The fact that the state charters corporations and has visitorial powers over them provides a convenient vehicle for justification of governmental investigation of corporate books and records. Hale v. Henkel, supra; Wilson v. United States, supra. But the absence of that fact as to a particular type of organization does not lessen the public necessity for making reasonable regulations of its activities effective, nor does it confer upon such an organization the purely personal privilege against self-incrimination. Basically, the power to compel the production of the records of any organization, whether it be incorporated
It follows that labor unions, as well as their officers and agents acting in their official capacity, cannot invoke this personal privilege. This conclusion is not reached by any mechanical comparison of unions with corporations or with other entities nor by any determination of whether unions technically may be regarded as legal personalities for any or all purposes. The test, rather, is whether one can fairly say under all the circumstances that a particular type of organization has a character so impersonal in the scope of its membership and activities that it cannot be said to embody or represent the purely private or personal interests of its constituents, but rather to embody their common or group interests only. If so, the privilege cannot be invoked on behalf of the organization or its representatives in their official capacity. Labor unions — national or local, incorporated or unincorporated — clearly meet that test.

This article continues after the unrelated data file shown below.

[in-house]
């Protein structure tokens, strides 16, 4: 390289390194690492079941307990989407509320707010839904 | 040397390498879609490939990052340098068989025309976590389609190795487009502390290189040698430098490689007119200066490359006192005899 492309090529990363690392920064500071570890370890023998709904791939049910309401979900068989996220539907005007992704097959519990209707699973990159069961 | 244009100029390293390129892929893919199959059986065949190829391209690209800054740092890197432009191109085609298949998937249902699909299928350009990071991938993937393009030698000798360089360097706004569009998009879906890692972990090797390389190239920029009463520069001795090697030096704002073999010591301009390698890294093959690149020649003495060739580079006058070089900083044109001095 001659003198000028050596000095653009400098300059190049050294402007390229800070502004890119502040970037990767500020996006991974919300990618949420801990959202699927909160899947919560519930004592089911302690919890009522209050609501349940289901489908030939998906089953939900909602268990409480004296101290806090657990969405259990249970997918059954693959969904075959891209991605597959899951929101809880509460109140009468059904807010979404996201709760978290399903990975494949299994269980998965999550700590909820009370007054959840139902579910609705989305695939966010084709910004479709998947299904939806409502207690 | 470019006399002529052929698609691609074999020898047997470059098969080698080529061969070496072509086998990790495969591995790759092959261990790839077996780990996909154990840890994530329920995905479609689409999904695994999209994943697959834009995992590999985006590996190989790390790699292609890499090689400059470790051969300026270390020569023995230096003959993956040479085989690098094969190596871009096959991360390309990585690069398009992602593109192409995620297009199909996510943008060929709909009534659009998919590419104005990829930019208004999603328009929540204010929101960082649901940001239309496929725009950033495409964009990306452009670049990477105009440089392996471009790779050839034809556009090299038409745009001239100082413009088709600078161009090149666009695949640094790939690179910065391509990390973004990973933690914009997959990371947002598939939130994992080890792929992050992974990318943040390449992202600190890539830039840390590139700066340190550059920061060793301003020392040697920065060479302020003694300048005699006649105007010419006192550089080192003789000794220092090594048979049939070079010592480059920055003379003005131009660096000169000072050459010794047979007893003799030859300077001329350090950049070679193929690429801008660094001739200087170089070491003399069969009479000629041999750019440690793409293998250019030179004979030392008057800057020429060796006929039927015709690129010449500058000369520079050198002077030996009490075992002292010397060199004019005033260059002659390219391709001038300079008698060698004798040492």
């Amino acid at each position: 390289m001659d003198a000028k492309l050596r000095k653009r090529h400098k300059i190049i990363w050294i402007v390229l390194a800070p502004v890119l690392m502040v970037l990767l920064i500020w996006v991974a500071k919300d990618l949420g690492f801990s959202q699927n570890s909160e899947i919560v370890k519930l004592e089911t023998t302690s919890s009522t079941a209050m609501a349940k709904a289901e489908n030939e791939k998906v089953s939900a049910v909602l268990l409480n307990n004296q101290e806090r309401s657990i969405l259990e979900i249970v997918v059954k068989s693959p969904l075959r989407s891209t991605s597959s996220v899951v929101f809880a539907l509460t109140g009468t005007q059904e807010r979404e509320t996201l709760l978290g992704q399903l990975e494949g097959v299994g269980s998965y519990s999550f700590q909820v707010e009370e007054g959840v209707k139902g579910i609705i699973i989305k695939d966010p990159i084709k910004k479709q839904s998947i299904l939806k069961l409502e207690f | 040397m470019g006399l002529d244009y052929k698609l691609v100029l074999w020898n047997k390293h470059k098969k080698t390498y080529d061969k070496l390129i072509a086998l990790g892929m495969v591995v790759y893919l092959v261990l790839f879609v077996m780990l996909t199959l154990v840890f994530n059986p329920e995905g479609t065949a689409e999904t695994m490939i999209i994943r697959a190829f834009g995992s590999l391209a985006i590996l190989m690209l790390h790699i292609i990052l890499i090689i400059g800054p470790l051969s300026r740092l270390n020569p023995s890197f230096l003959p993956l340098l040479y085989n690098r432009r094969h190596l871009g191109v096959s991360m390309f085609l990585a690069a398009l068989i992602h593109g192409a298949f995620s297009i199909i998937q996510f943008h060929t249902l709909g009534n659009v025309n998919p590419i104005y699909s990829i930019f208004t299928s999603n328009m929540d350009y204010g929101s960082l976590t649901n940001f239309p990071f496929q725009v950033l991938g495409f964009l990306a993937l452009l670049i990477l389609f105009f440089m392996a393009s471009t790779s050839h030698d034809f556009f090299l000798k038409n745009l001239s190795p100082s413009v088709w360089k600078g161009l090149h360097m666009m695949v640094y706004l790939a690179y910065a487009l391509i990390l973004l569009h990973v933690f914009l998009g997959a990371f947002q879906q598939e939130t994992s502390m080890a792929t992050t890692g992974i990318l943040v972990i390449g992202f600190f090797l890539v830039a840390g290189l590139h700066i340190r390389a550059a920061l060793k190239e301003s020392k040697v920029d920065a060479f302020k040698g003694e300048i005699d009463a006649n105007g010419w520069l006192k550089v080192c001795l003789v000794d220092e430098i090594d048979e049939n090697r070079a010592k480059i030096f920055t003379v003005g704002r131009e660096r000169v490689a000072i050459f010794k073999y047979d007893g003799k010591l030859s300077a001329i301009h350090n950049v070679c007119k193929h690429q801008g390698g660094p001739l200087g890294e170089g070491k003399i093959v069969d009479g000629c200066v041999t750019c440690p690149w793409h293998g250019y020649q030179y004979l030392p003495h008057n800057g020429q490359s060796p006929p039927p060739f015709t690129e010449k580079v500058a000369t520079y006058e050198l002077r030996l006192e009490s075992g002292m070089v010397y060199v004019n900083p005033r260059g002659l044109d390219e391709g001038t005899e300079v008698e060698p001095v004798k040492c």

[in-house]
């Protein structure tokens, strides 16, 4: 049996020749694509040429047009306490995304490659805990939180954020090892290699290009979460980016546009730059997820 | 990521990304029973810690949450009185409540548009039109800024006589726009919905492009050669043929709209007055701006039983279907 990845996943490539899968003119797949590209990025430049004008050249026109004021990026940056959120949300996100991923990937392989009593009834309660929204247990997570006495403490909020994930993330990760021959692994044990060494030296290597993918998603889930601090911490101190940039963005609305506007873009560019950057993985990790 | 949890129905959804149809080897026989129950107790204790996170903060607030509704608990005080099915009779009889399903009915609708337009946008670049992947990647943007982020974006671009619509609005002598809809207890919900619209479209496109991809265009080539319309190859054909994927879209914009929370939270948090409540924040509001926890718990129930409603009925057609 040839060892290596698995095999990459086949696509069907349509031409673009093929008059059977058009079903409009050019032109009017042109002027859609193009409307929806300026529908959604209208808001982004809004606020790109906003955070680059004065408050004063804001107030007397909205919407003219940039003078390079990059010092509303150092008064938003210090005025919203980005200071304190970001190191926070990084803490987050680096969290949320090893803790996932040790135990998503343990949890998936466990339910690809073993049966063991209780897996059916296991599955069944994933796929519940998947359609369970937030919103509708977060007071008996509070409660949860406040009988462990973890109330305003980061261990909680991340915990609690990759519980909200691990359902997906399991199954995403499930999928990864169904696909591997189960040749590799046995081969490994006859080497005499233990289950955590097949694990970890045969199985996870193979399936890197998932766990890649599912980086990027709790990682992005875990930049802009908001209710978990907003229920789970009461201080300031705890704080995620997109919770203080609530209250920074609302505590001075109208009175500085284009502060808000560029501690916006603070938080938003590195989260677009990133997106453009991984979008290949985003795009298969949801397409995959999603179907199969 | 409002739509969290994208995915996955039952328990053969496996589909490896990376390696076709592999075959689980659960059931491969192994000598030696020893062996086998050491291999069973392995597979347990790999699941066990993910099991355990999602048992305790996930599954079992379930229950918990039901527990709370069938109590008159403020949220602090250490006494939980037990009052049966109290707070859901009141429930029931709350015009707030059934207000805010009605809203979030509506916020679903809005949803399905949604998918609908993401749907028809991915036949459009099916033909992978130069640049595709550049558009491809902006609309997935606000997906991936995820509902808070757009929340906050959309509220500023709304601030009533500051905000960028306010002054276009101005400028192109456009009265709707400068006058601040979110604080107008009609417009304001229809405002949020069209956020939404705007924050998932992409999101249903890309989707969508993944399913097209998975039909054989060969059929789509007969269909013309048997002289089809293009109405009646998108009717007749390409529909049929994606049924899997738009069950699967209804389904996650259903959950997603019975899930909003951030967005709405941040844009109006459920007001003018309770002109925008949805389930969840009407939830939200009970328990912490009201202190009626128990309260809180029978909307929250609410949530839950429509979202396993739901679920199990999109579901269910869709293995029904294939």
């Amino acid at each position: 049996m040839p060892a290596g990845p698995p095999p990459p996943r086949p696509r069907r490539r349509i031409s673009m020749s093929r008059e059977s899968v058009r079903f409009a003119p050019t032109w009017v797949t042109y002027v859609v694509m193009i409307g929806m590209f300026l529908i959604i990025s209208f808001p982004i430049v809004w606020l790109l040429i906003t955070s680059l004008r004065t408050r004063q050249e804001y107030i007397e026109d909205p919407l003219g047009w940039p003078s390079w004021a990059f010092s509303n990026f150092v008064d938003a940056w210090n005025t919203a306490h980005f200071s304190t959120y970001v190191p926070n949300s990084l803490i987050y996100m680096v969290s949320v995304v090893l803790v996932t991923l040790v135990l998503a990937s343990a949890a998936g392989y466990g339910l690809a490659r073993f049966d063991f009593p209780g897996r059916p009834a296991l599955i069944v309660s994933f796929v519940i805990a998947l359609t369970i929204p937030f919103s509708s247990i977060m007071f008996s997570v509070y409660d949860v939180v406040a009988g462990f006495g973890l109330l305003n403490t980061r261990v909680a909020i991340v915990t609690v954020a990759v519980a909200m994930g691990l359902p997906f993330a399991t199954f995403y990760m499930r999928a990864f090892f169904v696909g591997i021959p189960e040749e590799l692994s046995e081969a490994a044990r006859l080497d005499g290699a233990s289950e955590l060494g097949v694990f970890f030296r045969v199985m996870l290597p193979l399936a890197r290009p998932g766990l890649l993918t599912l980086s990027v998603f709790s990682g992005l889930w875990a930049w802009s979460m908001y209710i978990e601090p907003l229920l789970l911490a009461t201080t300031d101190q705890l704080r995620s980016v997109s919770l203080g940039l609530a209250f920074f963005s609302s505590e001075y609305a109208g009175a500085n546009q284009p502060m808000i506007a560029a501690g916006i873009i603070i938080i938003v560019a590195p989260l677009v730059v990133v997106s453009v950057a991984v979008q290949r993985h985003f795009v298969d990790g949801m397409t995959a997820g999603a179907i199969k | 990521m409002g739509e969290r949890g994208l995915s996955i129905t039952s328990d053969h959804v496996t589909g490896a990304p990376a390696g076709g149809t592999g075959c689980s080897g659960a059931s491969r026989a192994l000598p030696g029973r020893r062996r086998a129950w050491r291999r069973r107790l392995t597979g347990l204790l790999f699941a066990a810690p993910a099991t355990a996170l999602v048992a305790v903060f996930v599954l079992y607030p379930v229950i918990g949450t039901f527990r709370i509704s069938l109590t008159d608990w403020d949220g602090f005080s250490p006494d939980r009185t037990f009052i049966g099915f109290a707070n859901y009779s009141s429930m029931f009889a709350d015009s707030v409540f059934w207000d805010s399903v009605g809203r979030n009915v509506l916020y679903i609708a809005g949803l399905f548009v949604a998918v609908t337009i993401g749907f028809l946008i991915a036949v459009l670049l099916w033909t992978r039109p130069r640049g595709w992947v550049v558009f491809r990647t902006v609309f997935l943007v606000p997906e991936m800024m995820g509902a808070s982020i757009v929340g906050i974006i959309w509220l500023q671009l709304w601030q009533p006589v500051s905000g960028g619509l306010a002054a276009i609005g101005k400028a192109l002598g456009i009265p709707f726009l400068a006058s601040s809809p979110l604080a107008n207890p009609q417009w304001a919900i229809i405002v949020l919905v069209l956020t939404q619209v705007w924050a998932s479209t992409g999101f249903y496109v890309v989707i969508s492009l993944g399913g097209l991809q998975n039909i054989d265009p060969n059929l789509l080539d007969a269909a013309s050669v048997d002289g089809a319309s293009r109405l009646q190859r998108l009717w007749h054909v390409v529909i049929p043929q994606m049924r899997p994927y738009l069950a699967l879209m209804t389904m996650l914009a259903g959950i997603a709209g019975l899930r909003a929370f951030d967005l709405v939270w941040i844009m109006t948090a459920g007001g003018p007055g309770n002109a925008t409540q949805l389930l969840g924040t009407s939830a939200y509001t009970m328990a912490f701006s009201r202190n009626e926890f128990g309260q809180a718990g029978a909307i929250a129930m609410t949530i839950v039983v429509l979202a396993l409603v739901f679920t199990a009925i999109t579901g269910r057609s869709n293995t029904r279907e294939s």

Structurally and functionally, a labor union is an institution which involves more than the private or personal interests of its members. It represents organized, institutional activity as contrasted with wholly individual activity. This difference is as well defined as that existing between individual members of the union. The union's existence in fact, and for some purposes in law, is as perpetual as that of any corporation, not being dependent upon the life of any member. It normally operates under its own constitution, rules and by-laws which, in controversies between member and union, are often enforced by the courts. The union engages in a multitude of business and other official concerted activities, none of which